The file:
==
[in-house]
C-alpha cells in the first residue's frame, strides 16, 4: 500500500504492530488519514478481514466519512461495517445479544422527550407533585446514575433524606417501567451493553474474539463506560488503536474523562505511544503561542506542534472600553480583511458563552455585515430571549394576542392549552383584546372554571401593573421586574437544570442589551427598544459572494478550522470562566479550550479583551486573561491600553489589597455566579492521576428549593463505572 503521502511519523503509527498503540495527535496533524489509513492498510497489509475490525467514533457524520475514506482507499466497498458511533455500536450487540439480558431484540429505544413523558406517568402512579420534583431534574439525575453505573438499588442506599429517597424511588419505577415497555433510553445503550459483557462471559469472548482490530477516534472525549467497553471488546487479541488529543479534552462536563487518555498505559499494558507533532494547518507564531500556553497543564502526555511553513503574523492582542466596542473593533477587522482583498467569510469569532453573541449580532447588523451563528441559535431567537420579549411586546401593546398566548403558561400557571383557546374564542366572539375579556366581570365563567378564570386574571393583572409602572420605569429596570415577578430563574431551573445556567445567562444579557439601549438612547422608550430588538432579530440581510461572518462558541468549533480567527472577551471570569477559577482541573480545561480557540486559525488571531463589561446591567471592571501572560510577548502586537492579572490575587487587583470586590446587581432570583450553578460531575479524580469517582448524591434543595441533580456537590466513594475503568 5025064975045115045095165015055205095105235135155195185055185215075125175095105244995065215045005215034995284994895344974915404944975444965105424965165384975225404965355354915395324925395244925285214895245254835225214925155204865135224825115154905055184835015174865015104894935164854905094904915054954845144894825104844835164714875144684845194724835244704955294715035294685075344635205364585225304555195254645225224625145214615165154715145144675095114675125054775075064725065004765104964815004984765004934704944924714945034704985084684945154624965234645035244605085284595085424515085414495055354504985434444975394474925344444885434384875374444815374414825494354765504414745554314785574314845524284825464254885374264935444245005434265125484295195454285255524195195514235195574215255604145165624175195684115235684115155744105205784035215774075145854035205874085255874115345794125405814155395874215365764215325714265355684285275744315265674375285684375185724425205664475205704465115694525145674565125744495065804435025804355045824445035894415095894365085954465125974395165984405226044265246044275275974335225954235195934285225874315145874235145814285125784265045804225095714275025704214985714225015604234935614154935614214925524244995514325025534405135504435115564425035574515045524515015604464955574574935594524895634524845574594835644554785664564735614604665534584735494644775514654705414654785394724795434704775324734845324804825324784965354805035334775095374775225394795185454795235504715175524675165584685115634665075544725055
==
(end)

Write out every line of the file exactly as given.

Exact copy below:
[in-house]
C-alpha cells in the first residue's frame, strides 16, 4: 500500500504492530488519514478481514466519512461495517445479544422527550407533585446514575433524606417501567451493553474474539463506560488503536474523562505511544503561542506542534472600553480583511458563552455585515430571549394576542392549552383584546372554571401593573421586574437544570442589551427598544459572494478550522470562566479550550479583551486573561491600553489589597455566579492521576428549593463505572 503521502511519523503509527498503540495527535496533524489509513492498510497489509475490525467514533457524520475514506482507499466497498458511533455500536450487540439480558431484540429505544413523558406517568402512579420534583431534574439525575453505573438499588442506599429517597424511588419505577415497555433510553445503550459483557462471559469472548482490530477516534472525549467497553471488546487479541488529543479534552462536563487518555498505559499494558507533532494547518507564531500556553497543564502526555511553513503574523492582542466596542473593533477587522482583498467569510469569532453573541449580532447588523451563528441559535431567537420579549411586546401593546398566548403558561400557571383557546374564542366572539375579556366581570365563567378564570386574571393583572409602572420605569429596570415577578430563574431551573445556567445567562444579557439601549438612547422608550430588538432579530440581510461572518462558541468549533480567527472577551471570569477559577482541573480545561480557540486559525488571531463589561446591567471592571501572560510577548502586537492579572490575587487587583470586590446587581432570583450553578460531575479524580469517582448524591434543595441533580456537590466513594475503568 5025064975045115045095165015055205095105235135155195185055185215075125175095105244995065215045005215034995284994895344974915404944975444965105424965165384975225404965355354915395324925395244925285214895245254835225214925155204865135224825115154905055184835015174865015104894935164854905094904915054954845144894825104844835164714875144684845194724835244704955294715035294685075344635205364585225304555195254645225224625145214615165154715145144675095114675125054775075064725065004765104964815004984765004934704944924714945034704985084684945154624965234645035244605085284595085424515085414495055354504985434444975394474925344444885434384875374444815374414825494354765504414745554314785574314845524284825464254885374264935444245005434265125484295195454285255524195195514235195574215255604145165624175195684115235684115155744105205784035215774075145854035205874085255874115345794125405814155395874215365764215325714265355684285275744315265674375285684375185724425205664475205704465115694525145674565125744495065804435025804355045824445035894415095894365085954465125974395165984405226044265246044275275974335225954235195934285225874315145874235145814285125784265045804225095714275025704214985714225015604234935614154935614214925524244995514325025534405135504435115564425035574515045524515015604464955574574935594524895634524845574594835644554785664564735614604665534584735494644775514654705414654785394724795434704775324734845324804825324784965354805035334775095374775225394795185454795235504715175524675165584685115634665075544725055